Intravascular Brachytherapy for Treatment of In-Stent Restenosis from Drug-Eluting Stent

Intravascular Brachytherapy for In-Stent Restenosis
Intravascular Brachytherapy for In-Stent Restenosis
Intravascular brachytherapy may work as a short-term treatment option in patients with recurrent drug-eluting stent in-stent restenosis.

Intravascular brachytherapy was safe and feasible as a short-term treatment for patients with recurrent drug-eluting stent (DES) in-stent restenosis, according to a new study published in JACC: Cardiovascular Interventions.

As study researchers explained, DES have a reduced rate of in-stent restenosis compared with bare-metal stents (BMS), but there is still a significant hazard of restenosis with the first year of percutaneous coronary intervention (PCI) and every year following.

Intracoronary vascular brachytherapy works by inhibiting cell proliferation via cell cycle inhibition. It has been approved for treatment of BMS in-stent restenosis, but has also been used to treat DES in-stent restenosis. Due to logistical issues, the therapy is only available in a few centers in the United States, which means that data on efficacy and safety are limited. Researchers sought to close those gaps in knowledge with this study.

Patients were selected from an ongoing clinical PCI registry at the authors’ institution, Georgetown University in Washington, DC. A total of 186 (283 lesions; average age: 65 ± 11 years) were included. There was a high prevalence of hypertension, diabetes, hyperlipidemia, chronic smoking, and chronic kidney disease, and more than half (55%) of patients had a history of prior coronary bypass surgery.

The primary end point was clinically-driven target lesion revascularization (TLR) at 30 days and at 1, 2, and 3 years of follow-up.

Mean time to failure from last failed DES implantation was 450.65 ± 50 days, and a majority of patients had more than 2 episodes of TLR. Unstable angina was the most common clinical presentation of DES in-stent restenosis, with few patients (n=7) presenting with ST-segment elevation myocardial infarction (MI).

In approximately 68% of the total lesions, the failed stent was a first-generation DES with a mean length of 21. 61 ± 6.7 mm and mean diameter of 3.08 ± 1.7 mm. Lesions were treated with balloon angioplasty followed by intravascular brachytherapy using the Beta-Cath system (Best Vascular Inc.). At 6 months, incidence of TLR was 3.3%, 12.1% at 1 year, 19.1% at 2 years, and 20.7% at 3 years.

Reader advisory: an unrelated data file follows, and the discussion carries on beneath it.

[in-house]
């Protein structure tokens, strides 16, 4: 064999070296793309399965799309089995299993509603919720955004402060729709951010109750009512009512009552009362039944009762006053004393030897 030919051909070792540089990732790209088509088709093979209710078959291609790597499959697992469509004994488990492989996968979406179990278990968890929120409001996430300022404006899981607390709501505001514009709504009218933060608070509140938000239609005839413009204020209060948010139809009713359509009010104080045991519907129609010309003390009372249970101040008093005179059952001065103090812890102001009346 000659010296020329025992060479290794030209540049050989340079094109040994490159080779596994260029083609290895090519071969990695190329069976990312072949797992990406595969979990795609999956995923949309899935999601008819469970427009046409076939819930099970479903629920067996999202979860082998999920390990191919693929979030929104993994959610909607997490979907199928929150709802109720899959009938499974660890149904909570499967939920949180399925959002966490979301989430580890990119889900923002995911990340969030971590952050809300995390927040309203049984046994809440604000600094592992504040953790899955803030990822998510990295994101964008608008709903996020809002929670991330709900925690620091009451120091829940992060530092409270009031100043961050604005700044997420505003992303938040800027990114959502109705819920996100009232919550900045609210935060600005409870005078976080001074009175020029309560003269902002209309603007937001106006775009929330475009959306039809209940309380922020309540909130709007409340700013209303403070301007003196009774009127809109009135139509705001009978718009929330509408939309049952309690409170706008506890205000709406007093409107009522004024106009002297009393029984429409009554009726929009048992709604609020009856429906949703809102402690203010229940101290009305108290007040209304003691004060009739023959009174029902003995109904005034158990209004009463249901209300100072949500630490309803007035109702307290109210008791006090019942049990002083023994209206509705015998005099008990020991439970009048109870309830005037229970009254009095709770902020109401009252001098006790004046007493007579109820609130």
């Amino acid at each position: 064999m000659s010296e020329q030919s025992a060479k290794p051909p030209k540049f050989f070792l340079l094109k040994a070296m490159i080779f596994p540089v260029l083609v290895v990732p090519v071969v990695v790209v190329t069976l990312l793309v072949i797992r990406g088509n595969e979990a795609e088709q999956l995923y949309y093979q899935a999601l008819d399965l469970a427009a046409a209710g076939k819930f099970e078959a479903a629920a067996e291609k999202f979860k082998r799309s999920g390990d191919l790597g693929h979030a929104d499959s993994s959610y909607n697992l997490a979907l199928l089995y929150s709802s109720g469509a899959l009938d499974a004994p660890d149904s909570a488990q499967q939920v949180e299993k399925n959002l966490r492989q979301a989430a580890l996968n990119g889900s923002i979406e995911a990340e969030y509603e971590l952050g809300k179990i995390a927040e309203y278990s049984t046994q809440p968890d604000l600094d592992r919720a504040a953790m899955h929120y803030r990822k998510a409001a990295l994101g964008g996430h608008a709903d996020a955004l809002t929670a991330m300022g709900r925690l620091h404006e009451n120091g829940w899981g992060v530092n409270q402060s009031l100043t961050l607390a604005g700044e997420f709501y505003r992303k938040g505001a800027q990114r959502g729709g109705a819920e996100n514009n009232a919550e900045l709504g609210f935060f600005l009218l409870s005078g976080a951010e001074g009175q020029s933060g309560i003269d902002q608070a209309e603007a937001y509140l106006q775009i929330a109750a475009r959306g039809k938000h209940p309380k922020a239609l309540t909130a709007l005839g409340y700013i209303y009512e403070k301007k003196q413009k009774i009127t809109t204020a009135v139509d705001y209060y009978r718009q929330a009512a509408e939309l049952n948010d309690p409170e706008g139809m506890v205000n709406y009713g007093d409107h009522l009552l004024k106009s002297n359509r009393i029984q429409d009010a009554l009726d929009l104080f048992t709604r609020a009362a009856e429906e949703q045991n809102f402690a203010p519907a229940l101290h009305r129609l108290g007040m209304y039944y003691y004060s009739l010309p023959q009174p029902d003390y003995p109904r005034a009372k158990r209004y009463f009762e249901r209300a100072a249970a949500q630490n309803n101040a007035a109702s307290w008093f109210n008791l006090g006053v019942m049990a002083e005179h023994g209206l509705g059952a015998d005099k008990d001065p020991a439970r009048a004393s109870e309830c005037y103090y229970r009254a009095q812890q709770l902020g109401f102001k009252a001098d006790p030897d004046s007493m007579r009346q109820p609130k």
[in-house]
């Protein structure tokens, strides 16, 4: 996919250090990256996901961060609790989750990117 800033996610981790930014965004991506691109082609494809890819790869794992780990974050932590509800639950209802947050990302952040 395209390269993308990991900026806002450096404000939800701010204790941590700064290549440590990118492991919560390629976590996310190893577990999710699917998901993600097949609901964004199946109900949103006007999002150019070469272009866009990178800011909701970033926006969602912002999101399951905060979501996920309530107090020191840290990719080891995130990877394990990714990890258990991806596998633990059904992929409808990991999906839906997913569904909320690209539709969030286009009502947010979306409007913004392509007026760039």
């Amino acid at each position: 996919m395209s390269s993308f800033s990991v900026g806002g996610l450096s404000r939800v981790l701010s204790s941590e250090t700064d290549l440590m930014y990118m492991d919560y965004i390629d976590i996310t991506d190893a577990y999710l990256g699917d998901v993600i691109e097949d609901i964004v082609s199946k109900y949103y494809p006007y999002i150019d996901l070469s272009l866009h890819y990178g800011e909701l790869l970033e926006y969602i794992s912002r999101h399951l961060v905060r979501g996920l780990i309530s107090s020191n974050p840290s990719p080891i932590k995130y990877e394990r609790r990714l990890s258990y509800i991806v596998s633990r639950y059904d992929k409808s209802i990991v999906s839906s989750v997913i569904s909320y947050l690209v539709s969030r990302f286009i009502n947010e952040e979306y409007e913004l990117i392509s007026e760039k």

At 30 days, TLR-major adverse cardiovascular event (MACE) incidence was 1.1% and the target vessel revascularization (TVR) MACE was 2.2%. At 6 months, TVR-MACE increased to 9.7% while TLR-MACE increased to 6.5%. This upward trend of both TLR and TVR-MACE persisted at follow-up for 1, 2, and 3 years (16.8% and 23%, 27.6% and 39.2%, and 31.9% and 44.1%, respectively). Incidence of MI was 6.7% and all-cause mortality was 13.2%. Rate of late stent thrombosis was low at 1, 2, and 3 years (0.5%).

“In these patients, there are clear advantages to using VBT [intravascular brachytherapy] over another DES, as repeat stenting carries the risk of stent thrombosis and re-ISR,” researchers wrote. “In addition, VBT is associated with less inflammation, no additional layers of polymers, and no further encroachment on an already narrowed lumen.”

While the overall recurrence rate for DES in-stent restenosis may be as high as 12% at the 1-year mark, that rate, researchers stated, may be acceptable in these complex patients who have had multiple stent failures.

They concluded by urging further studies to examine specific patient population, who are usually excluded from large trials, to better assess head-to-head treatment strategies for DES in-stent restenosis.


Negi SI, Torguson R, Gai J, et al. Intracoronary brachytherapy for recurrent drug-eluting stent failure. JACC Cardiovasc Interv. 2016;9(12):1259-1265. doi: 10.1016/j.jcin.2016.03.018.